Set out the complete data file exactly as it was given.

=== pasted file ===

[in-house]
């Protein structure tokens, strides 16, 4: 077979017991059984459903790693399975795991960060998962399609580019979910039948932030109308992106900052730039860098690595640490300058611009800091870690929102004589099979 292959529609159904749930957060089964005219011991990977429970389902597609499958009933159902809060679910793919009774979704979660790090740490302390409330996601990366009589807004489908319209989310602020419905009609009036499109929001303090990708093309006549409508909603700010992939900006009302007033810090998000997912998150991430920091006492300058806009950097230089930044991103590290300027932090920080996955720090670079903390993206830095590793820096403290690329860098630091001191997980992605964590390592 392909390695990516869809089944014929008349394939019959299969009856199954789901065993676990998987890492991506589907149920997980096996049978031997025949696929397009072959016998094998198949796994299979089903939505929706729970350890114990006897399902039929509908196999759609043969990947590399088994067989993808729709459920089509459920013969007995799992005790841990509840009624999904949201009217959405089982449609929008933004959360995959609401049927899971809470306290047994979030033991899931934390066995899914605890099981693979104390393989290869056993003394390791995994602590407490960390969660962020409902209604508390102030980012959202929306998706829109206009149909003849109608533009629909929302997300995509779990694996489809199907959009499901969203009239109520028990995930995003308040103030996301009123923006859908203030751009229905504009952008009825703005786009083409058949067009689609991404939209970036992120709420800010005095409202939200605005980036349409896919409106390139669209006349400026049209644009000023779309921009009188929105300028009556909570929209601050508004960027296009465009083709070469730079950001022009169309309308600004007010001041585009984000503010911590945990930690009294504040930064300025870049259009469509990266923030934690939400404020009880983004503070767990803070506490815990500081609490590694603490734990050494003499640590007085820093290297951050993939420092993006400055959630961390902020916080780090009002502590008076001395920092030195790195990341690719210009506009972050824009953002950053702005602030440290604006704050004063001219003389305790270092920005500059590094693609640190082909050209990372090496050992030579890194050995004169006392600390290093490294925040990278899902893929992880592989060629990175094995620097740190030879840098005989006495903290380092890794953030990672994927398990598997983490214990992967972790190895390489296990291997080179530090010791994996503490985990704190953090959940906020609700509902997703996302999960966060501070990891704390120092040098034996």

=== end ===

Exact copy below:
[in-house]
């Protein structure tokens, strides 16, 4: 077979017991059984459903790693399975795991960060998962399609580019979910039948932030109308992106900052730039860098690595640490300058611009800091870690929102004589099979 292959529609159904749930957060089964005219011991990977429970389902597609499958009933159902809060679910793919009774979704979660790090740490302390409330996601990366009589807004489908319209989310602020419905009609009036499109929001303090990708093309006549409508909603700010992939900006009302007033810090998000997912998150991430920091006492300058806009950097230089930044991103590290300027932090920080996955720090670079903390993206830095590793820096403290690329860098630091001191997980992605964590390592 392909390695990516869809089944014929008349394939019959299969009856199954789901065993676990998987890492991506589907149920997980096996049978031997025949696929397009072959016998094998198949796994299979089903939505929706729970350890114990006897399902039929509908196999759609043969990947590399088994067989993808729709459920089509459920013969007995799992005790841990509840009624999904949201009217959405089982449609929008933004959360995959609401049927899971809470306290047994979030033991899931934390066995899914605890099981693979104390393989290869056993003394390791995994602590407490960390969660962020409902209604508390102030980012959202929306998706829109206009149909003849109608533009629909929302997300995509779990694996489809199907959009499901969203009239109520028990995930995003308040103030996301009123923006859908203030751009229905504009952008009825703005786009083409058949067009689609991404939209970036992120709420800010005095409202939200605005980036349409896919409106390139669209006349400026049209644009000023779309921009009188929105300028009556909570929209601050508004960027296009465009083709070469730079950001022009169309309308600004007010001041585009984000503010911590945990930690009294504040930064300025870049259009469509990266923030934690939400404020009880983004503070767990803070506490815990500081609490590694603490734990050494003499640590007085820093290297951050993939420092993006400055959630961390902020916080780090009002502590008076001395920092030195790195990341690719210009506009972050824009953002950053702005602030440290604006704050004063001219003389305790270092920005500059590094693609640190082909050209990372090496050992030579890194050995004169006392600390290093490294925040990278899902893929992880592989060629990175094995620097740190030879840098005989006495903290380092890794953030990672994927398990598997983490214990992967972790190895390489296990291997080179530090010791994996503490985990704190953090959940906020609700509902997703996302999960966060501070990891704390120092040098034996």